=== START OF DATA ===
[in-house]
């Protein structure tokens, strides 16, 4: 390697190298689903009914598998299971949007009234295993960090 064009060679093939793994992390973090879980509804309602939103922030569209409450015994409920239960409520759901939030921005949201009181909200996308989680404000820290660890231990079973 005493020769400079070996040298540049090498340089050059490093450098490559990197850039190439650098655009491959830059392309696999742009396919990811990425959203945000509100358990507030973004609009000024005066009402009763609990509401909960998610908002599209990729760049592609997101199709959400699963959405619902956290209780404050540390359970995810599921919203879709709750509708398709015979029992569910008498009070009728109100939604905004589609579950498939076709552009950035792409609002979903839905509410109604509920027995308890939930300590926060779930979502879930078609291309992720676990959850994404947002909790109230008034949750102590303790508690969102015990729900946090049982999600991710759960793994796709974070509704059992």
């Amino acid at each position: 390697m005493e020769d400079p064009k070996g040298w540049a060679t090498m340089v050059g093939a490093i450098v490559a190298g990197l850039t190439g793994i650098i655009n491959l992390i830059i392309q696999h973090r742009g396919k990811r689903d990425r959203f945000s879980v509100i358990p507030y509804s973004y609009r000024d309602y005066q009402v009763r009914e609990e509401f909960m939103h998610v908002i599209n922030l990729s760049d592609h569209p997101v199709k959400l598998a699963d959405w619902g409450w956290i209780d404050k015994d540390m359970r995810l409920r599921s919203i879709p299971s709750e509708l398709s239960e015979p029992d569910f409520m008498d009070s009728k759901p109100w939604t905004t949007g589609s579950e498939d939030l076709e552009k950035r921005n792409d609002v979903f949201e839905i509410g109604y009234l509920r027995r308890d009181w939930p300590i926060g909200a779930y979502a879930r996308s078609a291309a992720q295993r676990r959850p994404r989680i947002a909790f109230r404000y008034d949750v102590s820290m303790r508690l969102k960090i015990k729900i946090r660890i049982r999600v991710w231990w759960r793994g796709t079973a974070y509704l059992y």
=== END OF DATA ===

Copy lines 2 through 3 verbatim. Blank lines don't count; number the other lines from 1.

């Protein structure tokens, strides 16, 4: 390697190298689903009914598998299971949007009234295993960090 064009060679093939793994992390973090879980509804309602939103922030569209409450015994409920239960409520759901939030921005949201009181909200996308989680404000820290660890231990079973 005493020769400079070996040298540049090498340089050059490093450098490559990197850039190439650098655009491959830059392309696999742009396919990811990425959203945000509100358990507030973004609009000024005066009402009763609990509401909960998610908002599209990729760049592609997101199709959400699963959405619902956290209780404050540390359970995810599921919203879709709750509708398709015979029992569910008498009070009728109100939604905004589609579950498939076709552009950035792409609002979903839905509410109604509920027995308890939930300590926060779930979502879930078609291309992720676990959850994404947002909790109230008034949750102590303790508690969102015990729900946090049982999600991710759960793994796709974070509704059992």
């Amino acid at each position: 390697m005493e020769d400079p064009k070996g040298w540049a060679t090498m340089v050059g093939a490093i450098v490559a190298g990197l850039t190439g793994i650098i655009n491959l992390i830059i392309q696999h973090r742009g396919k990811r689903d990425r959203f945000s879980v509100i358990p507030y509804s973004y609009r000024d309602y005066q009402v009763r009914e609990e509401f909960m939103h998610v908002i599209n922030l990729s760049d592609h569209p997101v199709k959400l598998a699963d959405w619902g409450w956290i209780d404050k015994d540390m359970r995810l409920r599921s919203i879709p299971s709750e509708l398709s239960e015979p029992d569910f409520m008498d009070s009728k759901p109100w939604t905004t949007g589609s579950e498939d939030l076709e552009k950035r921005n792409d609002v979903f949201e839905i509410g109604y009234l509920r027995r308890d009181w939930p300590i926060g909200a779930y979502a879930r996308s078609a291309a992720q295993r676990r959850p994404r989680i947002a909790f109230r404000y008034d949750v102590s820290m303790r508690l969102k960090i015990k729900i946090r660890i049982r999600v991710w231990w759960r793994g796709t079973a974070y509704l059992y």